More retirement interest-only mortgages (RIOs) are available than ever before, giving older homeowners a new way to borrow. But is this new type of interest-only product right for you?
There were only five retirement interest-only mortgage products available in July 2018. That number has since ballooned by more than 600%, according to data from Moneyfacts.
Like traditional interest-only mortgages, RIOs require you to pay back just the interest each month, instead of the interest and part of the actual mortgage balance. In most cases, the loan is repaid when you die or move into long-term care.
With the number of retirement interest-only mortgage products growing rapidly, we take a look at who RIOs work best for, and whether you should consider one for yourself.
How fast is the retirement interest-only mortgage market growing?
Originally sold as a type of equity release, RIOs were reclassified by the FCA as standard mortgages in March 2018. By July of that year, only two mortgage providers were offering them.
Just six months later, in February 2019, financial data provider Moneyfacts said there were 38 RIO products available from 12 lenders.
Since then, the market has continued to grow, with at least four more lenders launching RIOs and many of them expanding their retirement mortgage offerings.
Initially, growth was driven by smaller building societies, but in April Which? Recommended Provider Nationwide revamped its later-life lending range, adding a retirement interest-only mortgage product of its own.
And it’s not just RIOs specifically that are growing. Many lenders are making their criteria friendlier to older borrowers, launching retirement-focused repayment mortgages and lifetime mortgages, and creating even more options for homeowners in retirement.
Which? analysis of Moneyfacts data from this week shows there are 141 mortgage products specifically for borrowers aged 50 and over.
For a detailed breakdown of which lenders offer retirement mortgages and how each provider’s products work, visit our RIO mortgage guide.
Are retirement interest-only mortgages for me?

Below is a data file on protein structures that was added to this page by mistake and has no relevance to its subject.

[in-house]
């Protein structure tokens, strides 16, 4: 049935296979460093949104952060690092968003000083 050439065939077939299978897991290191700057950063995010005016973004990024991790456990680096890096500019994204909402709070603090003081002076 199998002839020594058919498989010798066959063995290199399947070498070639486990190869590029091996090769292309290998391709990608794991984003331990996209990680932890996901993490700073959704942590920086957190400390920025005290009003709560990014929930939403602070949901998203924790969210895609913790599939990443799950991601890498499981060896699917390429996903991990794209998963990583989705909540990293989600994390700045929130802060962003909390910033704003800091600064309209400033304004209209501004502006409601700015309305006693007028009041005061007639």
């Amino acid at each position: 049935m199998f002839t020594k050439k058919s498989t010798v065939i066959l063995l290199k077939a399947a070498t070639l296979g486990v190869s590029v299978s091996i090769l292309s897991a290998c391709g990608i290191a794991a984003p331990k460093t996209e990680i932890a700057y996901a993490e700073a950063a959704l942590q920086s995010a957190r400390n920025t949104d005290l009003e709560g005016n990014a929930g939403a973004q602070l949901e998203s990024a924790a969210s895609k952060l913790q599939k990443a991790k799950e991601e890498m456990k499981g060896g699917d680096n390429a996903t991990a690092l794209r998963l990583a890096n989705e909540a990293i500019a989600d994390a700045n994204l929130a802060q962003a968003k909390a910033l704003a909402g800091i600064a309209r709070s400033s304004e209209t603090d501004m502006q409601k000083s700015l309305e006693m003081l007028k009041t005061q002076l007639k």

If you’re in or approaching retirement, there are a number of reasons a RIO might be a good option for you.
Lower monthly payments
Homeowners who are yet to pay off their current mortgages can benefit from remortgaging to a RIO.
Since your retirement income is likely to be less than your working income, a RIO’s lower monthly payments could be more accommodating to your circumstances.
- Find out more: our guide to remortgaging
Paying off an interest-only mortgage
In the next five years, hundreds of thousands of interest-only mortgages will come to term, leaving many homeowners with bills for the full purchase price of their homes.
Thousands will be unable to pay those bills, and many will be too old to remortgage to a traditional repayment mortgage, leading to what many have called an interest-only mortgage ‘crisis’.
Since they’re open to older customers, and allow you to repay your loan through the sale of your home, RIOs could offer a lifeline to people in this difficult situation.
- Find out more: interest-only mortgage crisis: your options
Many homeowners take out RIOs to pay for renovation projects, such as general home improvement or adapting their homes for reduced mobility.
Others use the cash to help younger family members get on the property ladder or simply to fund their everyday living costs in retirement.
- Find out more: remortgaging to release equity
Most RIOs allow fee-free overpayments after a certain point, meaning if you have the money, you can pay off your mortgage early and avoid selling your home at the end of the term.
Check with your lender first, though, as your particular deal may have early repayment charges (ERCs), which could make settling early expensive.
- Find out more: mortgage overpayment calculator
What are the drawbacks?
RIOs might sound great so far, but there are a few things you should be aware of before you apply for one.
- You may not be able to pass on your home when you die – the loan will usually need to be repaid when you die or go into long-term care. This may mean the home will need to be sold, and could limit how much your family stands to inherit.
- You might not hold enough equity – as the maximum loan-to-value ratios can be quite low, you will need to own a significant proportion of the property to qualify.
- You may not be eligible – RIOs tend to have fairly strict criteria, so you might find it difficult to secure one.
Our retirement interest-only mortgages guide has more details on how they work and who is eligible to apply.
The best rates for retirement interest-only mortgages
The table below has a snapshot of the RIO deals offering the best rates at the moment, although with mortgage providers launching retirement products on a regular basis, there could well be more deals available when you come to apply.
All of the deals listed are discount mortgages, but other mortgage types are available.
Things to keep in mind
You shouldn’t choose a mortgage based on rates alone. Product fees, early repayment charges, customer service and your future plans should all form part of your decision too.
Talking to an impartial expert
The number of RIOs is growing, and so is the range of product types that you can potentially choose from.
It can be a bit of a minefield, and it’s worth talking to a whole-of-market broker who can advise you on the best option for your personal situation.
- Find out more: how to choose a mortgage broker